Initiatives by P&W to reduce costs while improving execution include the development of a joint logistics center with UPS, a 600,000 square foot facility to be located in Londonderry, NH. Combining UPS logistics competencies with P&W’s new command center to track performance and parts across the company and its suppliers, the company will, through high technology, have the ability to view the status of every part and engine in production.
In addition P&W is placing additional focus on manufacturing technology. As a pioneer in the use of additive manufacturing (the 3D printing of parts), P&W is able to include 24 additive parts in the first production GTF engines. The major advantage of additive manufacturing is that parts can be designed with unique shapes, cooling ducts, and remain lighter in weight than conventionally manufactured parts. The difficulty is that taking full advantage of the capabilities for adaptive manufacturing requires a new way of thinking about design, as engineers can now optimize designs using shapes that would not be possible to execute by traditional metal cutting and milling processes.
P&W recently established a research center for adaptive manufacturing with the University of Connecticut, and is teaching its engineers the benefits of designing for an additive, rather than subtractive, manufacturing processes. P&W has also fully integrated its additive manufacturing technologies by controlling production of raw materials, the powdered metal that is the feedstock for additive manufacturing processes. Through control of the feedstock process, P&W can ensure the characteristics needed from specific metals used in additive manufacturing are achieved.
As engines run at higher pressures to become more efficient, they also run at hotter temperatures. As a result, additional cooling must be provided to components, as the ambient air within an engine is often hotter than the melting point of the metal. To provide protection, cooling technologies, including coatings, are applied to components to manage their temperature and avoid premature wear or meltdown.
While one of P&Ws competitors claims industry leadership in ceramic matrix composites, P&W is equally, if not more familiar, with those technologies from its fifth generation military engine, which has the highest operating temperature of any engine in service, and requires the most advanced cooling technologies. Through P&W funded “dual use” R&D, the company is able to capitalize on the benefits of that experience and bring advanced technologies from military programs into their commercial programs.
CMCs and other advanced cooling technologies also have a downside – they are very expensive, and more difficult for customers to maintain. But this is where P&W has gained a competitive advantage. The architecture of the GTF, with a slower turning fan and faster turning core, enables the engine to achieve high performance at a lower temperature than competing engines, providing an economic benefit to customers when exotic cooling materials are not needed.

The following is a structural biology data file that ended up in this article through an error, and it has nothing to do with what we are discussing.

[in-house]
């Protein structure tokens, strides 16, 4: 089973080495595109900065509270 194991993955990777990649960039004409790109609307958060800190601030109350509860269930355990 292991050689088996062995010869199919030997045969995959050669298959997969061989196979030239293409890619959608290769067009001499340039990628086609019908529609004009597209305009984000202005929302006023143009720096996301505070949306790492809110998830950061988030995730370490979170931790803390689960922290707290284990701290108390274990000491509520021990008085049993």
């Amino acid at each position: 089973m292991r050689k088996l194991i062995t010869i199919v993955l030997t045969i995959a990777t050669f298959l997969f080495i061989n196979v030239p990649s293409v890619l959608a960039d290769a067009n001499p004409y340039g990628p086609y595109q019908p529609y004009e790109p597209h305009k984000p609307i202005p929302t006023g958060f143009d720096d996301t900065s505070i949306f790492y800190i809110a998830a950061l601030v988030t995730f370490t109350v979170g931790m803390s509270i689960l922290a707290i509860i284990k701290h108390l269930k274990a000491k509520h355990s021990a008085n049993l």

PW‘s R&D on underlying manufacturing and materials technologies are enablers for strong execution and delivery of “dependable engines” and future cost reduction.
The aviation industry has been increasingly moving towards “by the hour” maintenance programs over the last decade because of the aligning interests of both the engine OEM and the customer. In the traditional unit pricing model, the engine OEM made money each time a part was sold, and had an interest in selling as many parts as possible. The airlines, of course, wanted the opposite.
With “by the hour” maintenance programs, airlines pay the OEM a fixed price for maintenance. This provides an incentive for the OEM to strengthen its performance and keep an engine “on-wing” for as long as possible, as the longer it stays on wing, the more profit the OEM, and airline make. By the hour programs take the inherent conflict between manufacturer and customer out of the equation, and force each to focus on improving reliability, which benefits both parties. P&W expects to bundle by the hour maintenance contracts for more than 80% of its GTF engines, compared with historic levels of 60% for V2500 and 45% for PW4000 models.
The Bottom Line
Today P&W looks and feels like a different company than it was five years ago. It is focused on the execution of its narrow-body applications for the GTF, but also stands ready to jump into the wide-body market, if the right opportunities emerge. With investments to maintain technological leadership in additive manufacturing, as well as investments in second and third generation technologies for the GTF architecture, P&W is now well poised for future profitability.